Australian defections good for talent distribution at Rugby World Cup | Rugby League World Cup 2021


Jhis World Cup is something of a milestone in the growth of international rugby league. In Australia, however, much of the commentary sought to stir up controversy around the defections of some of the country’s top players to other nations.

New South Wales State of Origin winger Brian To’o and teenage prodigy Joseph Suaalii headline the growing crowd who have chosen to represent the Pasifika nations of their heritage, a group including also Origin representatives Josh Papalii, Junior Paulo, Stephen Crichton, David Fifita and Siosifa Talakai. It’s a choice they say was made to reinforce the strength of their ancestral homes and honor their families.

Suaalii’s decision to represent Samoa, in particular, came as a shock given the 19-year-old had been touted as one of the youngest Australian players to don green and gold. After a stellar year for the Roosters and his inclusion in the wider Blues squad, he was set to earn selection for the Kangaroos. Instead, he chose to play for his father’s homeland.

The ensuing outrage seemingly has no end, including a push to exclude from the home state those who do not make themselves eligible for Australia – effectively advocating to restrict the game’s international growth in recent times. years.

Undisputed Australian dominance does nothing to mature the code. It confines all other nations to equally coveted status and ensures that teams from island nations, in particular, become a hodgepodge of fellow NRLs and lower-tier players who have little ambition or chance of receiving a Origin summons.

So it’s time to celebrate when the stars of Origin choose to represent Samoa and Tonga and push them both to the final – a prospect unimaginable even five years ago. State and country allegiances, given the composition of the NRL in 2022, need not be aligned. On the contrary, the NRL should work with the Rugby Football League to level match payments between nations and thus encourage a distribution of talent.

The threatening original bans on those wishing to represent a Tier 2 or Tier 3 foreign nation is an archaic, myopic view of rugby league that only serves to restrict play on Australia’s east coast, northern of England, the south of France and the south of Auckland. and Papua New Guinea. It is also disrespectful of the changing demographics of the game.

Rugby League World Cup roster: (top left to right) Jamaican Ashton Golding, Scotland’s Dale Ferguson, Australia’s James Tedesco, England’s Sam Tomkins, Samoa Junior Paulo, Fiji Kevin Naiqama, Italian Nathan Brown and Irish George King. (Bottom row, left to right) Elliot Kear of Wales, Jason Taumalolo of Tonga, Benjamin Garcia of France, Jesse Bromwich of New Zealand, Mitchell Moses of Lebanon, Jordan Meads of Greece, Rhyse Martin of Papua New Guinea and Brad Takairangi from the Cook Islands. Photograph: Martin Rickett/PA

New Zealand’s famous upset victory over Australia in 2008 – the only time the Kangaroos have not won the World Cup since 1972 – boosted international play. The most defining moment of this century was the decision of Jason Taumalolo and a group of Kiwi players to leave New Zealand and represent Tonga at the last World Cup. Tonga reached the semi-finals, narrowly lost to England and have since beaten Australia.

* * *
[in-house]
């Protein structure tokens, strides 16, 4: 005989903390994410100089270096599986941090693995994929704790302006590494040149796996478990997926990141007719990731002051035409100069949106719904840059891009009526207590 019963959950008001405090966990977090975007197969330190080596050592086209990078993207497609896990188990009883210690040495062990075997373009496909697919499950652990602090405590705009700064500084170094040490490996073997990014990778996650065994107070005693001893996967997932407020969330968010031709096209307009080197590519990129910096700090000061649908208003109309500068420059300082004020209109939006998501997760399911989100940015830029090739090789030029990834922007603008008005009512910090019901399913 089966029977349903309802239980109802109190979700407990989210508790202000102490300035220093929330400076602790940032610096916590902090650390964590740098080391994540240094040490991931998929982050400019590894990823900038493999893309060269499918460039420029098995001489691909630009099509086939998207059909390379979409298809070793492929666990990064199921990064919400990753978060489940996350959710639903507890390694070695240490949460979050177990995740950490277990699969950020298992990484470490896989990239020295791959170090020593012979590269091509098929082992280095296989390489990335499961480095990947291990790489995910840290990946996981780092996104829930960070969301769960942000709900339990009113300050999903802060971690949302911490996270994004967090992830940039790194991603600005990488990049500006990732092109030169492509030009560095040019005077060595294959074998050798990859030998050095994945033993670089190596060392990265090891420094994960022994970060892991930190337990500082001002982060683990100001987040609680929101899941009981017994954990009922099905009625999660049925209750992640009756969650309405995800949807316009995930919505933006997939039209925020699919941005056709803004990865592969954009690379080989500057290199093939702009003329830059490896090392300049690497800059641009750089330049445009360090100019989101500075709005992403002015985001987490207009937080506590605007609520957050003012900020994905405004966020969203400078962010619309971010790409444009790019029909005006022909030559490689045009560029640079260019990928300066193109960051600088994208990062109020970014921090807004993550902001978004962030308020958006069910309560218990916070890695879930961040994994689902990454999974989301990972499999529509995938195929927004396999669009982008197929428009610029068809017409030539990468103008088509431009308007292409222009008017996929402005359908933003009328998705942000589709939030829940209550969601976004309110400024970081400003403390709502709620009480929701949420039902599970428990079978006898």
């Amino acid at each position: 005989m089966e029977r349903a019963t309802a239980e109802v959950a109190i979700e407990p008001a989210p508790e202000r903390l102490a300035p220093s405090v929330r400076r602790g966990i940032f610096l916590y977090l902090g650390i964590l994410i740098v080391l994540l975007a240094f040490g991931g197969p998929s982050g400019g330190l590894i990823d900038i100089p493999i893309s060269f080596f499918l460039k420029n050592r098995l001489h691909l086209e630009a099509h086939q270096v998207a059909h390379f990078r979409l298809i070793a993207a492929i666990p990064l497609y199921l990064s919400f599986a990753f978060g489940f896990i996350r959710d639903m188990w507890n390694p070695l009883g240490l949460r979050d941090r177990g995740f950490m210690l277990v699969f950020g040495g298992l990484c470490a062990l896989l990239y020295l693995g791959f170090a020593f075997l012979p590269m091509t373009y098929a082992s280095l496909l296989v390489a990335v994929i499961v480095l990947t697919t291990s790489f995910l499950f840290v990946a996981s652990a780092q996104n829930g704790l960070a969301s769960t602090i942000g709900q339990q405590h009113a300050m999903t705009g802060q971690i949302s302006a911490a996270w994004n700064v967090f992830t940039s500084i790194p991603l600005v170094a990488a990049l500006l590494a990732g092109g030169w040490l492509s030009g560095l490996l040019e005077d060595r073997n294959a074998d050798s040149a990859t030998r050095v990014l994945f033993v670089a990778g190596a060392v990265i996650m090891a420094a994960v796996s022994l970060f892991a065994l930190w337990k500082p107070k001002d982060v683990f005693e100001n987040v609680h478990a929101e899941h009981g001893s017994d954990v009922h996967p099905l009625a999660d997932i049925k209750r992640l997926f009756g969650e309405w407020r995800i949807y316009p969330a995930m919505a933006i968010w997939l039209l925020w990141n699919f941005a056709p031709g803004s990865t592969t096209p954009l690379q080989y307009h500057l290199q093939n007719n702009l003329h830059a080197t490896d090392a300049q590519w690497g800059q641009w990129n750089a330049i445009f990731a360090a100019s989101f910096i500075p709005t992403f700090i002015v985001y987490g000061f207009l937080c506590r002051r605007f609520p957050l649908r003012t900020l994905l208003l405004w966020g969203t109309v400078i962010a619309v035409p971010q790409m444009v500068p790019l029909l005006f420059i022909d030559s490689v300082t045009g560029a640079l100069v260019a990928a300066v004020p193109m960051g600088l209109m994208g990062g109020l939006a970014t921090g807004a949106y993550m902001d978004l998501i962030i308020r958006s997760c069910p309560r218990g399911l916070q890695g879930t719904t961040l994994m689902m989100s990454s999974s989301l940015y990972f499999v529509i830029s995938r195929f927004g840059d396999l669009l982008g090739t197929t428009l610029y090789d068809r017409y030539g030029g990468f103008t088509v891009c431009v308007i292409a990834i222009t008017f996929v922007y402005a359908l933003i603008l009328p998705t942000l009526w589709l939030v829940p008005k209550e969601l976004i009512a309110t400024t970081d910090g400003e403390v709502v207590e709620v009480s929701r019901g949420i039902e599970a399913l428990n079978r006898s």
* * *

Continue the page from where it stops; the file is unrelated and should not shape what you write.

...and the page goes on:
In this regard, Pasifika’s increased participation in the NRL and the willingness of these players to represent their nations of ancestry has helped to level the playing field and fueled the desire – at least among players – to make their leaves to develop the game abroad. As recently as the early 1990s, only a handful of prime minister actors identified as Maori or Pasifika. In 2011, 30% of NRLs identified as Maori or Pasifika. Eleven years later, that number had risen to 45%. The NRL claims this year that players’ parents or grandparents were born in 144 different countries.

The opportunity to develop rugby league on the international stage is clear and obvious. The game’s willingness to seize this opportunity is a whole other question. Time and time again, out of unwillingness, incompetence, inertia – or a combination of the three – she refused to invest in the shell work.

This year, 16 teams will participate in the Men’s World Cup. All but France, Jamaica and Wales will have at least one current NRL player. Countries as disparate as Lebanon, Papua New Guinea and the Cook Islands all boast at least five players with NRL experience.

The rise of Lebanon is a telling story of growth with the support of leading players. The league in Lebanon started in 2000 via a group of players from Sydney of Lebanese descent. Just 22 years later, a 10-team domestic competition is in full swing in Lebanon, and at the last World Cup, the Cedars beat France and nearly upset Tonga. Parramatta Grand Finals halfback Mitchell Moses jumped at the chance to lead the nation of his offspring. Moses also represented NSW last year.

This latest iteration of the tournament once again presents an opportunity. This is the time the Aussie game needs to break its selfish cycle.

This article was last modified on October 13, 2022. An earlier version referred to “New Zealand’s famous upset victory over Australia in 2018”, rather than 2008.


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